The North Atlantic Treaty Organization (NATO) summit in Brussels on June 14, 2021, offers a chance for NATO allies to answer the calls for increased defense spending. While progress has been made on defense spending in recent years, there is still much room for improvement. NATO faces myriad challenges, none of which can be met without a robust, sustained commitment to defense spending by members. At the Brussels Summit, the U.S. should continue to press allies to increase their defense spending in a responsible and realistic way.
Article 3: Defense Investment. As an intergovernmental security alliance, NATO is only as strong as its member states. Weak defense spending on the continent has led to a significant loss of capabilities and embarrassing gaps in readiness for NATO allies. As a result, American Presidents of both political parties have long called for increases in defense spending by NATO allies.
Although most are familiar with Article 5 of the North Atlantic Treaty—an attack on one is an attack on all—Article 3 is the most important when it comes to the overall health of the Alliance. Article 3 states that member states, at a minimum, will “maintain and develop their individual and collective capacity to resist armed attack.” Only a handful of NATO members can say that they are living up to their Article 3 commitment.
Since the end of the Cold War, many European nations (until very recently) have consistently cut defense spending. The result, inevitably, has been a significant loss of capability.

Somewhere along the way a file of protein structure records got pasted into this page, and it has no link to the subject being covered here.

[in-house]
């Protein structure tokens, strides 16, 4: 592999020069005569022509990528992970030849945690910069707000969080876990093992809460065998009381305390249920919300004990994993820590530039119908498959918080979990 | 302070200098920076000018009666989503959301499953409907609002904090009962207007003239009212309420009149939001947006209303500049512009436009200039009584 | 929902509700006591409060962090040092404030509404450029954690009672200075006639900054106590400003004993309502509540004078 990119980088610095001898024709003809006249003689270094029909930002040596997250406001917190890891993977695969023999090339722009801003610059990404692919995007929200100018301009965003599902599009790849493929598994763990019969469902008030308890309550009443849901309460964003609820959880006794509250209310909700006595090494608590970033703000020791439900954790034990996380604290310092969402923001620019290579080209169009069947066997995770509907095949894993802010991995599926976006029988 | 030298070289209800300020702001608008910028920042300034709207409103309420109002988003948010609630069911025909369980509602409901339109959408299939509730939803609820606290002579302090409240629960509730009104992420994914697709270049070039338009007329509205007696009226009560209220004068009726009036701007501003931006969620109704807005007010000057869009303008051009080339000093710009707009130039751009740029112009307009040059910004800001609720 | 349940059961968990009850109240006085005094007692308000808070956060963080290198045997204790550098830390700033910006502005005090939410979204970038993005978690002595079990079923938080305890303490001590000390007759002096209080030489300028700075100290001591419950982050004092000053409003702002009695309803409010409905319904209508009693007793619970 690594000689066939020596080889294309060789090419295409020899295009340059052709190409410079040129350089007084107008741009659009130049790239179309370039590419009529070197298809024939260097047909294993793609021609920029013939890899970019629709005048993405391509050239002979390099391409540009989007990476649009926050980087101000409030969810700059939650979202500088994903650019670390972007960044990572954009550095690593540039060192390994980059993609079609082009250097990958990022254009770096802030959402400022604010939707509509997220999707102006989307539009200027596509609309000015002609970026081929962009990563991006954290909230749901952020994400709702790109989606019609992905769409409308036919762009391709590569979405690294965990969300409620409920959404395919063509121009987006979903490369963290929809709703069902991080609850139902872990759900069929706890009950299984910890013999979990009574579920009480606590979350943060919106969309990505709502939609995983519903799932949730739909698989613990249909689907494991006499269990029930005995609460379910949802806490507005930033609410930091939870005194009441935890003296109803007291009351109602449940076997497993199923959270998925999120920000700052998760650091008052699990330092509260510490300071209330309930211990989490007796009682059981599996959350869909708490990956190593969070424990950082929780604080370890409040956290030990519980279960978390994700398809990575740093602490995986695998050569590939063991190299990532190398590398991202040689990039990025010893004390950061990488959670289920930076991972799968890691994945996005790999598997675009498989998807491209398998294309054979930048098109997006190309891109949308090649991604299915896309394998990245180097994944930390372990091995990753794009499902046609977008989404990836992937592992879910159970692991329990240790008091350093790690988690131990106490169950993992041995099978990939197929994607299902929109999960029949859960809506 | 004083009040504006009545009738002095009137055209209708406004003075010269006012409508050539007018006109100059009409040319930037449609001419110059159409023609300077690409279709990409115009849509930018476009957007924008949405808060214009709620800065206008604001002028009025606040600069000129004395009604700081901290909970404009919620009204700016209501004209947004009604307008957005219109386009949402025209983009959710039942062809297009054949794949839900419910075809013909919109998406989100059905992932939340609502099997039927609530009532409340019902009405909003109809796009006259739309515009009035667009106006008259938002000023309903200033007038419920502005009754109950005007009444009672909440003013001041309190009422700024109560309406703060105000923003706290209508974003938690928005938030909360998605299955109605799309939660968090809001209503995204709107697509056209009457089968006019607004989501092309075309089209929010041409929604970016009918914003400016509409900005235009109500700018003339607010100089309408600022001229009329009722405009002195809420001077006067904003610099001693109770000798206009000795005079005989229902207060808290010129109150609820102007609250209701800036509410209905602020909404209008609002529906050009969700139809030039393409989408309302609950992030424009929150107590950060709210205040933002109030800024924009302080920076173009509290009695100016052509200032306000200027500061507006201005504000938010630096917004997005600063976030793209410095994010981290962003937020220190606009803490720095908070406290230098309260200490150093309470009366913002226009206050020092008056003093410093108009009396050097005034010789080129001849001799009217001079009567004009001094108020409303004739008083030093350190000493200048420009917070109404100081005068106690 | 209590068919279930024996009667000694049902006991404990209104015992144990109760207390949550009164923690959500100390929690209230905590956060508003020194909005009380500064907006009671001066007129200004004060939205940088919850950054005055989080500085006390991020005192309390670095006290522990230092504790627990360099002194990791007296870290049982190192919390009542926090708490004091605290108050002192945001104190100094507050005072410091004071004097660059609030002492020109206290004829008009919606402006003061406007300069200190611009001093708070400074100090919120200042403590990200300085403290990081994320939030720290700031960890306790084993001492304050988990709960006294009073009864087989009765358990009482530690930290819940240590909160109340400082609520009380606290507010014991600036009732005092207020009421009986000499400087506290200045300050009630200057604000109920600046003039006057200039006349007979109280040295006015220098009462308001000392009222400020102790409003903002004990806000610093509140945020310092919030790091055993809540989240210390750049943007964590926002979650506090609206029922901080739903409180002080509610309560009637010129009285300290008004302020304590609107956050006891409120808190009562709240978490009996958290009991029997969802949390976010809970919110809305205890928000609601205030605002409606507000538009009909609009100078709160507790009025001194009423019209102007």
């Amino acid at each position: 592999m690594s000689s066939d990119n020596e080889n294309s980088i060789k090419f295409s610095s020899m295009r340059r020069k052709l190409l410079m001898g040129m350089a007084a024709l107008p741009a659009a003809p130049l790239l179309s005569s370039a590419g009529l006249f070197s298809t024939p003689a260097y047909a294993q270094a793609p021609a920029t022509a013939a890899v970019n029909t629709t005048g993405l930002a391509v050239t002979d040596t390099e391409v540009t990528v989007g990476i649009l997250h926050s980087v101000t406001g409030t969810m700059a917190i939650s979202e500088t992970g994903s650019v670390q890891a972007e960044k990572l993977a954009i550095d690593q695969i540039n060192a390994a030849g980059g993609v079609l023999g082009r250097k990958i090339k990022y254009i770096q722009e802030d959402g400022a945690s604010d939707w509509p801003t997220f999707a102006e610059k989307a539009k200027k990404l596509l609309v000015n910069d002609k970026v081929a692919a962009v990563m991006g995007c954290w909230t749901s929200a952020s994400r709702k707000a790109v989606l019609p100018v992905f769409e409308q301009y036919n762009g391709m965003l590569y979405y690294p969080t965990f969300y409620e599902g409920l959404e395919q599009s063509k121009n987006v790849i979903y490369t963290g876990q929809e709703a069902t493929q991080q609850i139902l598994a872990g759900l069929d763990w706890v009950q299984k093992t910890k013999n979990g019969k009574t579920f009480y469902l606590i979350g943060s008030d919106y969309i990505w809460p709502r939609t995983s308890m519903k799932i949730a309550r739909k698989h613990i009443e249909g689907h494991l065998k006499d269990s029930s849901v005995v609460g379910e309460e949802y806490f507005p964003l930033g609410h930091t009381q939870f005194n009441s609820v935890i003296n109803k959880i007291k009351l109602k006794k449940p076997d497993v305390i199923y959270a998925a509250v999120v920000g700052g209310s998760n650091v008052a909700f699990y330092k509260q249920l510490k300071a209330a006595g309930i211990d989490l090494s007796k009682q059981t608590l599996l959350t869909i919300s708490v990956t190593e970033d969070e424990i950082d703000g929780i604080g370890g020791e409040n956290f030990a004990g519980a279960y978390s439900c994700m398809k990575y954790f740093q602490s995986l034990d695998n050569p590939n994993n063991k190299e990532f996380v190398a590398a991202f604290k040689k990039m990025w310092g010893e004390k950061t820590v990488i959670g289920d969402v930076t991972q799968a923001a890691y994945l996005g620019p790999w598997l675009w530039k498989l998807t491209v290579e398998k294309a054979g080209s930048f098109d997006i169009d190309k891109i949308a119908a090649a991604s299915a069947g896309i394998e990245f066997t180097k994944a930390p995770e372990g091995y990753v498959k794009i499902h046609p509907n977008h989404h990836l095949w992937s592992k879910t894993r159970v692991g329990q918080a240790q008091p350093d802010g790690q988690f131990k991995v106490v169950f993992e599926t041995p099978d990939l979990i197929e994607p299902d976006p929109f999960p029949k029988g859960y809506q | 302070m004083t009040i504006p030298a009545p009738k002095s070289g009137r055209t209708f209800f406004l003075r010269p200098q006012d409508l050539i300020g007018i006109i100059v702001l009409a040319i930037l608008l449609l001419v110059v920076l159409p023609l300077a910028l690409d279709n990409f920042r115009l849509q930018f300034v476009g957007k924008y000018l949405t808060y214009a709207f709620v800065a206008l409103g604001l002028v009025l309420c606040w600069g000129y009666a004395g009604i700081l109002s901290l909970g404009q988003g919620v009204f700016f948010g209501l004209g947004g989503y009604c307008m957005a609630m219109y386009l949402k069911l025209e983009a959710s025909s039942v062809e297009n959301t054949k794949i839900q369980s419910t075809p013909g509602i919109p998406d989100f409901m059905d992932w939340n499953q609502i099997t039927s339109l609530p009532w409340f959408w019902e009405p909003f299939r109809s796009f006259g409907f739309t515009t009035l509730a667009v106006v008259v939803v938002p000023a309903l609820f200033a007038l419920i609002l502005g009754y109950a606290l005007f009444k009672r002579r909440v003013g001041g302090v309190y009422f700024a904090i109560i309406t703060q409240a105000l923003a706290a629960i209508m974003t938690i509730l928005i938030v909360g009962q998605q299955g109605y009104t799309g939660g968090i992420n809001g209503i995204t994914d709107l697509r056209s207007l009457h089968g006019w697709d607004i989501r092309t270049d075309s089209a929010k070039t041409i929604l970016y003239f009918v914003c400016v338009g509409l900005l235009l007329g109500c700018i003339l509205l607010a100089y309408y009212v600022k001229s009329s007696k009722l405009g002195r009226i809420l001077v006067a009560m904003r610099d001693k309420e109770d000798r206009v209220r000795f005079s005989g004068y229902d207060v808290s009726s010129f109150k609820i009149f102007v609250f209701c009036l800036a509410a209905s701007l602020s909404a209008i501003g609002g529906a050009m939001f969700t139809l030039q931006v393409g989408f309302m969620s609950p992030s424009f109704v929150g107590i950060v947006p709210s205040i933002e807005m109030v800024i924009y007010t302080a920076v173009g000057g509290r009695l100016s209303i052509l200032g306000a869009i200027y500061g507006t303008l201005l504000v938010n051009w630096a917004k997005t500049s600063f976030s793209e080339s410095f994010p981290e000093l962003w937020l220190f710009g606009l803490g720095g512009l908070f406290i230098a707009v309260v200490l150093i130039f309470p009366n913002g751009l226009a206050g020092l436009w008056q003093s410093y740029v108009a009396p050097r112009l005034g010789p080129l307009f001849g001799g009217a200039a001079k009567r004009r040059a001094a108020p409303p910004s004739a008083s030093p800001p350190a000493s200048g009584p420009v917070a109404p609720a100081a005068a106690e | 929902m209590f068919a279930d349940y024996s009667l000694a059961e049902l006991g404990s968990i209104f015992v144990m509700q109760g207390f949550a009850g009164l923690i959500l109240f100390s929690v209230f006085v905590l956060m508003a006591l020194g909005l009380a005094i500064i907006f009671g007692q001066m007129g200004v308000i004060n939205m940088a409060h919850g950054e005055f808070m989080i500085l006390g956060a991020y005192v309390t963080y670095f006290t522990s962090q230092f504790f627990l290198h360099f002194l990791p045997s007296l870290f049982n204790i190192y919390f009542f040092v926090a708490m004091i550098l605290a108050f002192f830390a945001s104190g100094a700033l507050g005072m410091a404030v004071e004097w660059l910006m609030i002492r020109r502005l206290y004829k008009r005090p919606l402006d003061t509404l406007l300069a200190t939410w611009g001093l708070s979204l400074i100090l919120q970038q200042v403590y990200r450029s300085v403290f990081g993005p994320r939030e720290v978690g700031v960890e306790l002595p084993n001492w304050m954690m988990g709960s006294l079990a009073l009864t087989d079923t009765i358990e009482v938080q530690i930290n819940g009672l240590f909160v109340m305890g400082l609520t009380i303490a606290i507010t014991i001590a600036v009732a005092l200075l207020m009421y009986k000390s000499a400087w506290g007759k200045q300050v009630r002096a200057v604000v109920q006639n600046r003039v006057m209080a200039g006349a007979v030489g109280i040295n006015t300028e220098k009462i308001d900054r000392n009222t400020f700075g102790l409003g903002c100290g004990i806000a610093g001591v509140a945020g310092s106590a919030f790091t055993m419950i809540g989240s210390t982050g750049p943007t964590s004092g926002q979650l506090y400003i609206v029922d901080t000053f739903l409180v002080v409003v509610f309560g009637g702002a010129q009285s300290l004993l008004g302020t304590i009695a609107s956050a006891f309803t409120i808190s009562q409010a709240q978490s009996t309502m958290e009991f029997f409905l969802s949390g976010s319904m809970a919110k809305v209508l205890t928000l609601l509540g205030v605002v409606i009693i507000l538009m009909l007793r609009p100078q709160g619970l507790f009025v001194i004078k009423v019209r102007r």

In 2006, in an effort to encourage defense investment, NATO set a target for member states to spend 2 percent of gross domestic product (GDP) on defense. At the 2014 Wales Summit, member states recommitted to spending 2 percent of GDP on defense, and committed to spending 20 percent of their defense budgets on “major equipment” purchases by 2024.
In 2020, 11 countries—Estonia (2.33 percent); France (2.04 percent); Greece (2.68 percent); Latvia (2.27 percent); Lithuania (2.13 percent); Norway (2.00 percent); Poland (2.31 percent); Romania (2.07 percent); the Slovak Republic (2.00 percent); the United Kingdom (2.32 percent); and the United States (3.73 percent)—spent the required minimum 2 percent of GDP, and 18 NATO allies spent 20 percent of their defense budgets on “major new capabilities.” This is a significant improvement over 2014, when only seven NATO members met the 20 percent equipment and research and development benchmark.
NATO allies have made real and sustained increases in defense spending. By the end of 2020, non-U.S. NATO members had invested an additional $130 billion since 2016. In addition, “2020 marked the sixth consecutive year of growth in defence spending by European Allies and Canada, with an increase in real terms of 3.9% from 2019 to 2020.”
In light of these increases, it is easy to become complacent and think that this positive trend will continue unabated—but the real impact of COVID-19 on transatlantic budgets remains a specter that could put at risk necessary defense investments across the alliance. Indeed, while progress has been made, many allies still have much more to do. NATO members need to ensure that recent increases are not ephemeral, and they should commit to investing the necessary political and economic capital to fulfill their Article 3 treaty commitments.
Reaching the 2 percent of GDP spending benchmark and meeting the Article 3 obligation requires the political, economic, and societal will to invest in defense. While some NATO members have increased defense spending, many nations in the Alliance have not.
The U.S. needs to lead on the issue of defense spending. Unfortunately, planned cuts to the defense budget undermine the U.S. position on this issue. Nevertheless, encouraging NATO members to further increase defense spending in a realistic and timely way, should remain a key component of the summit agenda.